To arrest the sharp increase in single occupancy vehicles in North America, transport planners and engineers devised the High Occupancy Vehicles (HOV) lanes dedicated for those vehicles that carry two or more passengers.
The HOV lanes have met limited success in North America in mitigating traffic congestion. Their utility in other parts of the world has been largely unpredictable. Consider the following photograph where a mother and child her standing on a freeway in Jakarta offering their services as car jockeys for a pittance to affluent drivers who would otherwise be not allowed to drive on less congested HOV lanes.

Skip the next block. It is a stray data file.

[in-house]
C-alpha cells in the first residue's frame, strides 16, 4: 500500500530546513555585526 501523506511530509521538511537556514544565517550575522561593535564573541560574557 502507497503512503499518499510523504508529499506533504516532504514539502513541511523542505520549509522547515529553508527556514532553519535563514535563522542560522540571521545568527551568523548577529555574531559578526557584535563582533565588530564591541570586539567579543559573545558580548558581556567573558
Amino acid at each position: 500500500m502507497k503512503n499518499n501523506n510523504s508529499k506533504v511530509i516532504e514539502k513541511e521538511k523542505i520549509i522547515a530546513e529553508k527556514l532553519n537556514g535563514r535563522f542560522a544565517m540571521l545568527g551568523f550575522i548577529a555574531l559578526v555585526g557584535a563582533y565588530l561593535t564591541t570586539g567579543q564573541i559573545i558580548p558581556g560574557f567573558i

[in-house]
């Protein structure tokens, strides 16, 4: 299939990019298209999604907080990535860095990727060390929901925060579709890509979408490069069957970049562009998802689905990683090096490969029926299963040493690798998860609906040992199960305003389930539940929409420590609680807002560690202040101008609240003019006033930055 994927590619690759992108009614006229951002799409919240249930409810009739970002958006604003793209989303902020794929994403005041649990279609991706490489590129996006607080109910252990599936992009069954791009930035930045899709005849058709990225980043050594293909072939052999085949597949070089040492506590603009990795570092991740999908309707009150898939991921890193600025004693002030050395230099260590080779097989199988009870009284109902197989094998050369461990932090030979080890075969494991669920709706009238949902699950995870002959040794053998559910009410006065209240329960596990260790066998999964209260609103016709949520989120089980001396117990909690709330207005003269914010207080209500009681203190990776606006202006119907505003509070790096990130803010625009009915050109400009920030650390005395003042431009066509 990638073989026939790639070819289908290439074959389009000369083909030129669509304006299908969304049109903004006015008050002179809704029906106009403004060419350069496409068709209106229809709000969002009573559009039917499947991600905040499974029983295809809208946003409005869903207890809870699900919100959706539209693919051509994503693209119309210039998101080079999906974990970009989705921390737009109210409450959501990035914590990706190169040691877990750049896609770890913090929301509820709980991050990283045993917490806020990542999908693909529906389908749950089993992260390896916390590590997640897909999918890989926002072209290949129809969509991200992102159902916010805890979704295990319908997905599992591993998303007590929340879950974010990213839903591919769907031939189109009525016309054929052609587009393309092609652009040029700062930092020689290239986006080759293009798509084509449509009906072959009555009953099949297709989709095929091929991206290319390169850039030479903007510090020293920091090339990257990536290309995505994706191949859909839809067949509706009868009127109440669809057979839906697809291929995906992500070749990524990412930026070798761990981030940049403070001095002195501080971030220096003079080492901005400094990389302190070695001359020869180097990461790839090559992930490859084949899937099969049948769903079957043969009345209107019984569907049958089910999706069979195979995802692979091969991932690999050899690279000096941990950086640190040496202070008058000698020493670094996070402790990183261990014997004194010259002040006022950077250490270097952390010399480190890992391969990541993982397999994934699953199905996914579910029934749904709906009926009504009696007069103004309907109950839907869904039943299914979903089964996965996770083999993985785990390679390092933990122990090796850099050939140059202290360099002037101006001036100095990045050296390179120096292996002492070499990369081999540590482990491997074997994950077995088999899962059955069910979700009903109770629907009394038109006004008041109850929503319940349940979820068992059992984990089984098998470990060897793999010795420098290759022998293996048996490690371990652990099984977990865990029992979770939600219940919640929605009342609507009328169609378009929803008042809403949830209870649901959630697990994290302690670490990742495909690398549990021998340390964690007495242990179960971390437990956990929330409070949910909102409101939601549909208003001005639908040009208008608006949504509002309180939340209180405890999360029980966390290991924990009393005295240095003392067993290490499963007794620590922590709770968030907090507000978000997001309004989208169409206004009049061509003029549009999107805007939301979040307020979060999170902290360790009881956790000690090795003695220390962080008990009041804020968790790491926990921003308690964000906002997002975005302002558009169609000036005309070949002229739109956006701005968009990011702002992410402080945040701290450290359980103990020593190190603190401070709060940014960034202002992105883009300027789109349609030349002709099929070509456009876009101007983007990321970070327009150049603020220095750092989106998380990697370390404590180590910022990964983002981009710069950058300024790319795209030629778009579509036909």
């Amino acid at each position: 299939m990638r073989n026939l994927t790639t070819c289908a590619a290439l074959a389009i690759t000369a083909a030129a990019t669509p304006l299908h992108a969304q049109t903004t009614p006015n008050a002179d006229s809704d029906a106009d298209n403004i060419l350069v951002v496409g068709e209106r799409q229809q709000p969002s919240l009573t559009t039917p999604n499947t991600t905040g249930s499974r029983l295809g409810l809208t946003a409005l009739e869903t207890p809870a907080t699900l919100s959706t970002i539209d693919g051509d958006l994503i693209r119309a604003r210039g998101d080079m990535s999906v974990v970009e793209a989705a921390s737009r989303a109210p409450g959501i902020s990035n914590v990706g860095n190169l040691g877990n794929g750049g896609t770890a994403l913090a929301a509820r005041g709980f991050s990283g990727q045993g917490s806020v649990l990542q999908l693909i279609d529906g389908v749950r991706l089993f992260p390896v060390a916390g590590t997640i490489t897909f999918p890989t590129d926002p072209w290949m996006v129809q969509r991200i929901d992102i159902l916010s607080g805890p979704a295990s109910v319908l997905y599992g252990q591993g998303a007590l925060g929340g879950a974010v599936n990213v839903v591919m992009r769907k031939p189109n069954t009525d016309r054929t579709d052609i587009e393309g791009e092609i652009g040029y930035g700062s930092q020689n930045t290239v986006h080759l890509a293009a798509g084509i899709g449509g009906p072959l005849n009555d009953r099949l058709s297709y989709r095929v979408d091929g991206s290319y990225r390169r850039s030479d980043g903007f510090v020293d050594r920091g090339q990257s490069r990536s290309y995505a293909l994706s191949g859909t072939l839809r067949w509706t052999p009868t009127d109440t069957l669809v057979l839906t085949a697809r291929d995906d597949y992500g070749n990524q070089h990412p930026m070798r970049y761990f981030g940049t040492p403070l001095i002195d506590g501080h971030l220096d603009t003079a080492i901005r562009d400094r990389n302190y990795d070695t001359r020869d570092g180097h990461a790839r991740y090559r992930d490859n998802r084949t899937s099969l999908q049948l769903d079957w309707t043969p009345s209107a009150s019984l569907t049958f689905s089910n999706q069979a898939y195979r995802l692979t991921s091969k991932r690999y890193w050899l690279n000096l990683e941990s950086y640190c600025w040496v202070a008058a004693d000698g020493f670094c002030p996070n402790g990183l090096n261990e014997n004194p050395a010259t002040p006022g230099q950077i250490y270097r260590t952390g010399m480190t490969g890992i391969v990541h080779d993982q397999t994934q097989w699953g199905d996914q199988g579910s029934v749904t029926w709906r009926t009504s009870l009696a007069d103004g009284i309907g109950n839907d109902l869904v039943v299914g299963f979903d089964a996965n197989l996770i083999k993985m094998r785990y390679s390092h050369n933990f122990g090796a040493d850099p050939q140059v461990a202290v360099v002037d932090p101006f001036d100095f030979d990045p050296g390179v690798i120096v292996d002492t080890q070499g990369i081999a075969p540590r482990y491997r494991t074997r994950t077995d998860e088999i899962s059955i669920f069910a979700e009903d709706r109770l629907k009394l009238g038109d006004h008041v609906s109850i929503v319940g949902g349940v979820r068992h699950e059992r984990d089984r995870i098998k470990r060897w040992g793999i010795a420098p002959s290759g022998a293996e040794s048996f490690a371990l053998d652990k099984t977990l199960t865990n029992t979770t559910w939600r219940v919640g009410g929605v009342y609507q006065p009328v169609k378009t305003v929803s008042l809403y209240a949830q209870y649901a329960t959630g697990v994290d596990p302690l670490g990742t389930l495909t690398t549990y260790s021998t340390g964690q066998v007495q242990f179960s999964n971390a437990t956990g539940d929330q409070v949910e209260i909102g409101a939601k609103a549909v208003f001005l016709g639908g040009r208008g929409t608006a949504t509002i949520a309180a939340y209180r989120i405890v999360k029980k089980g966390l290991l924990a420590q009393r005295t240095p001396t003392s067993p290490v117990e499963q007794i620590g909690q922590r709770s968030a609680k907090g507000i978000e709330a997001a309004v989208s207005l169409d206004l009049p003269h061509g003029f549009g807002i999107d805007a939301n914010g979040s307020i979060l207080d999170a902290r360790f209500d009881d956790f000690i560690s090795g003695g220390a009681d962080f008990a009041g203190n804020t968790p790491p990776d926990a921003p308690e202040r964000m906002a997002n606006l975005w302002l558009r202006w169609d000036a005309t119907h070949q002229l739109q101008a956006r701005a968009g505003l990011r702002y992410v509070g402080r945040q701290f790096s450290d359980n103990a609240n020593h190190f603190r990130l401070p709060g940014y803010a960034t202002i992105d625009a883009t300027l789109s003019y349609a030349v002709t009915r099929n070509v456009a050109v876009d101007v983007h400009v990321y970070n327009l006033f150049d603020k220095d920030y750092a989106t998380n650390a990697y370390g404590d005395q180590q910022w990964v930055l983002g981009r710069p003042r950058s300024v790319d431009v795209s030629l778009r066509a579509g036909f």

Transport policy, like all other policy domains, is sensitive to local norms, cultures, and economic frameworks. What may work in an American city may not necessarily work in an other city in a developing country.
A jobless mother holds her child as she offers to be a car jockey in a main street in Jakarta. Many unemployed Indonesians find work as car jockeys, for which they are paid around 15,000 rupiah to be car passengers, allowing the driver to use a lane dedicated to cars carrying three or more passengers.